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Archive for December 4th, 2013

Case of the “Badly Beaten Bank Robber”

Steve Neavling
ticklethewire.com

This wasn’t your typical bank robber. 

The young man with a busted lip, facial bruises and a swollen eye walked into a Houston Bank wearing no disguises. He pulled out a pistol and demanded money, the Houston Chronicle reports.

The robber escaped with an undisclosed amount of cash. 

Investigators have dubbed him the “Badly Beaten Bank Robber,” the Chronicle wrote.

Supreme Court Case Pits Protesters’ Rights to Be Heard Against Politicians

The Daily Astoria 
Editorial

Can political protests be restricted so that political leaders don’t have to listen?

This is one way of framing the issue before the U.S. Supreme Court when it considers this term whether Secret Service agents were right in ordering protesters to be removed from President George W. Bush’s sight and hearing during a 2004 visit to Jacksonville in southern Oregon.

The other main way to view the matter is whether the Secret Service has unquestionable discretion to ensure the president’s safety by keeping obvious opponents much farther away than they keep obvious supporters.

The U.S. Court of Appeals for the 9th Circuit – the second-highest level of federal court – was seriously split on this question in a decision released in February. A majority of the 28 judges ruled that a lawsuit can proceed against the agents who required protesters to be moved more than twice as far away from the president than supporters. The Obama administration, supporting the agents, asked Supreme Court justices to consider quashing the lawsuit.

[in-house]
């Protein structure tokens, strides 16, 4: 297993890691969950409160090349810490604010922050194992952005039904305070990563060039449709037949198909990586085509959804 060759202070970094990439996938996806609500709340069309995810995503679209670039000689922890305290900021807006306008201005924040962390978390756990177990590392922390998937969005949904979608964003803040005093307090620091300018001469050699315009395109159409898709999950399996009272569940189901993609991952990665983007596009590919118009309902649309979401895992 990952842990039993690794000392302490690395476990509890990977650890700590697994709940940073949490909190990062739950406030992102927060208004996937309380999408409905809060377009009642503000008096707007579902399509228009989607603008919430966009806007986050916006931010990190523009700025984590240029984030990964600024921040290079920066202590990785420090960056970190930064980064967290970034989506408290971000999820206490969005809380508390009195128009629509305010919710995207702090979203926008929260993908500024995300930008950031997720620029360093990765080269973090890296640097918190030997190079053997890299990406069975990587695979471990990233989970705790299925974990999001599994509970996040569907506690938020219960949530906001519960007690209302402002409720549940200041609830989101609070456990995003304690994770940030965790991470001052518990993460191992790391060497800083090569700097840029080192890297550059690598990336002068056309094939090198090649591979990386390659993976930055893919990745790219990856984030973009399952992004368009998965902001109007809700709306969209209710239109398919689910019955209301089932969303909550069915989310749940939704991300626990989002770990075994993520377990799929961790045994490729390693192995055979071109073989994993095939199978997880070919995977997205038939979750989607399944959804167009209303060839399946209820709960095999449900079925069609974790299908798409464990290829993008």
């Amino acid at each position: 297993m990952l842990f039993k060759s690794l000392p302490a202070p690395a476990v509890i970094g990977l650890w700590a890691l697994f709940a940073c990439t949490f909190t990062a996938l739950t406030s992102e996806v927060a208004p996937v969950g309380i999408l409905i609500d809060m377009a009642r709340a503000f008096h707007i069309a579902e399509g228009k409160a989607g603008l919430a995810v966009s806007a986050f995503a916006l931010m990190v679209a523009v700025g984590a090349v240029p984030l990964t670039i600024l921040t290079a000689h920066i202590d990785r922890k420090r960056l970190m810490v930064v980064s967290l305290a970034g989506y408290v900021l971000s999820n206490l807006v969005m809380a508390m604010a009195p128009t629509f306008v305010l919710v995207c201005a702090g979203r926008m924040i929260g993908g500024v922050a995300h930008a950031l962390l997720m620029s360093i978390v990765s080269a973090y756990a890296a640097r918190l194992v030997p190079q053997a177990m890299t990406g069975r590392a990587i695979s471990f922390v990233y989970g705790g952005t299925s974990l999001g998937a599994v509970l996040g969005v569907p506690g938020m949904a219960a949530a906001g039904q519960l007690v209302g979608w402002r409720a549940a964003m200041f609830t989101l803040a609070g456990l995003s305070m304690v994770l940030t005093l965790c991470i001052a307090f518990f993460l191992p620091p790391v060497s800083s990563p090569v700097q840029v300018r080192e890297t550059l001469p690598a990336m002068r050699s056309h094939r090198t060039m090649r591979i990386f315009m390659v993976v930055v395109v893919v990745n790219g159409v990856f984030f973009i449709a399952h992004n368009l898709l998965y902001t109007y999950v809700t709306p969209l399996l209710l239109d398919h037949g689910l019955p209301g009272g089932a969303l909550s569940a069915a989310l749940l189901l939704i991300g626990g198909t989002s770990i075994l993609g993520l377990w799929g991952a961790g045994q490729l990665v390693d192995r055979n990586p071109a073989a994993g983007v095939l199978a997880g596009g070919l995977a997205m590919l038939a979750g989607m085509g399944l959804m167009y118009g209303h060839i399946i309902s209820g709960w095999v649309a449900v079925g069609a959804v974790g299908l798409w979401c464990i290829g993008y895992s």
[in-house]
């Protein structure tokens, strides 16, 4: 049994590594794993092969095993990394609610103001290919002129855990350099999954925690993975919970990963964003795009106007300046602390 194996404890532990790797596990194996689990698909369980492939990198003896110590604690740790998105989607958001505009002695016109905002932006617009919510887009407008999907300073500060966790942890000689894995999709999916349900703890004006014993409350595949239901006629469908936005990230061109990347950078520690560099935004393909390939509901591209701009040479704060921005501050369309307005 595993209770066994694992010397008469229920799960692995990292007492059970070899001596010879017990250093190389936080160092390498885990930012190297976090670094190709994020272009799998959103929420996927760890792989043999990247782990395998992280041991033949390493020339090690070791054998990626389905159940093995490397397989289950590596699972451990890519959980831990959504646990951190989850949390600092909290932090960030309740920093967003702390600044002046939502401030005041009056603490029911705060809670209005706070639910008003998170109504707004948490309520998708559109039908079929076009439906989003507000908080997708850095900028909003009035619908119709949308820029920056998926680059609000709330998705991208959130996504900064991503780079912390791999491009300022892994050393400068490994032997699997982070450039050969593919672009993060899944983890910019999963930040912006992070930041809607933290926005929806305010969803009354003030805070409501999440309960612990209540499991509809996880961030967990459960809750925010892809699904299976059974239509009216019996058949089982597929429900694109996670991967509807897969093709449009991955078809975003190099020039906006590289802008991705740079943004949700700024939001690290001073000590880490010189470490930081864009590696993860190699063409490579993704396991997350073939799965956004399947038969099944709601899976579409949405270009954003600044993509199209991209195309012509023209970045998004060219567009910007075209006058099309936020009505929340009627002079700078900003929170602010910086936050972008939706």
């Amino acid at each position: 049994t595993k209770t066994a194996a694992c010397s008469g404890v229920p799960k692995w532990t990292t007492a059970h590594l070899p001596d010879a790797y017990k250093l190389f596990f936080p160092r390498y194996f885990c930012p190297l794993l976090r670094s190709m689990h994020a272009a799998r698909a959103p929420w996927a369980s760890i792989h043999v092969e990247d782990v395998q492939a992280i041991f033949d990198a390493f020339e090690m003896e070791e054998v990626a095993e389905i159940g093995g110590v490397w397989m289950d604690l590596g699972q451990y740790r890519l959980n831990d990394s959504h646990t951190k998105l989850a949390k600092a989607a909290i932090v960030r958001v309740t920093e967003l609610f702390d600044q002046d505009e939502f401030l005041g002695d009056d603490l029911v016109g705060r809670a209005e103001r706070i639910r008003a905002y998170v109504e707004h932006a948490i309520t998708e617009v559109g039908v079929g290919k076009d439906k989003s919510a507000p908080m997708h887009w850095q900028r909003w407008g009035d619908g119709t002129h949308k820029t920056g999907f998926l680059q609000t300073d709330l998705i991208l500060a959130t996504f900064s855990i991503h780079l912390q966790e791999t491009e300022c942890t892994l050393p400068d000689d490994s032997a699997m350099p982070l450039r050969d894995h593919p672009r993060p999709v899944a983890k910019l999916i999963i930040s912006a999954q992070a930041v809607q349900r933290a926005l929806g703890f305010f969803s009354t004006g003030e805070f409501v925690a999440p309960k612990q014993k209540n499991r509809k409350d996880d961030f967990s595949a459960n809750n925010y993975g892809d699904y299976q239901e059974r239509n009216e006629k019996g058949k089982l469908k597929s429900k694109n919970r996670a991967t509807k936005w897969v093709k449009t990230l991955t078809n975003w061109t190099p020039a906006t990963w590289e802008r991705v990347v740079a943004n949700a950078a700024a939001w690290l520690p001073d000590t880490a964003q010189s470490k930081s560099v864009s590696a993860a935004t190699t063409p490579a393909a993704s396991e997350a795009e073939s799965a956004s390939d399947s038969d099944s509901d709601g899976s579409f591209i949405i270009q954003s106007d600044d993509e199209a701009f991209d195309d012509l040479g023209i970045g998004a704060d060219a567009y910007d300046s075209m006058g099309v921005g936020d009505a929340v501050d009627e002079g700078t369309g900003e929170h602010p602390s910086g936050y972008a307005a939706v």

To read more click here.

Justice Department Tackles Wrongful Convictions by Demanding More Investigative Scrutiny

Steve Neavling
ticklethewire.com

Justice Department officials are combating wrongful convictions by demanding that law enforcement agencies to a better job scrutinizing eyewitness accounts and police interviews, Medill News Service reports.

It’s impossible to know for sure how many people are wrongfully convicted, but more than 1,100 have been exonerated from 1989 to 2012, according to the National Registry of Exoneration.

The report, issued Tuesday, also calls for investigative reforms to prevent wrongful arrests, the news service wrote.

“At minimum, law enforcement agencies should record audio of all interviews involving major crimes,” the report reads.

Fugitive Drug Lord Complains That U.S. Is Causing ‘Infernal Nightmare’ for His Family

Steve Neavling
ticklethewire.com

A fugitive drug lord accused in the 1985 kidnapping and murder of DEA agent  Enrique Camarenais complaining that the U.S. is causing an “infernal nightmare” for his loved ones, McClatchy reports.

Rafael Caro Quintero, who was released from on Aug. 8 prison early on procedural grounds, is appealing to Mexico’s president for help.

Thing is, Quintero is a wanted man in Mexico. Mexico’s Supreme Court reinstated his conviction on Nov. 6.

Now the U.S. is offering a $5 million bounty for his arrest and conviction, McClatchy reported.

Quintero argues in a letter to President Enrique Pena Niet and other government officials that he has been punished enough.

OTHER STORIES OF INTEREST


 

U.S. Senate to Vote Soon on Extending Ban on Guns That Evade Metal Detectors, X-Ray Machines

An ORDbot Quantum 3D printer

Steve Neavling
ticklethewire.com

The increasing use of 3-D printers has made it easier for people to make plastic weapons that can evade metal detectors and X-ray machines, the Associated Press reports.

The U.S. House responded by passing a bill that would renew the 25-year-old prohibition against plastic firearms by a decade.

After returning from a two-week Thanksgiving recess Monday, the Senate may vote on the bill that day.

But many gun groups are opposed.

“They’ve just spent all year trying to effectively destroy the gun lobby,” Mike Hammond, legislative counsel of the the conservative Gun Owners of America, said of Democrats. “So why in heaven’s name, given this intransigence, should we give them this Christmas present?”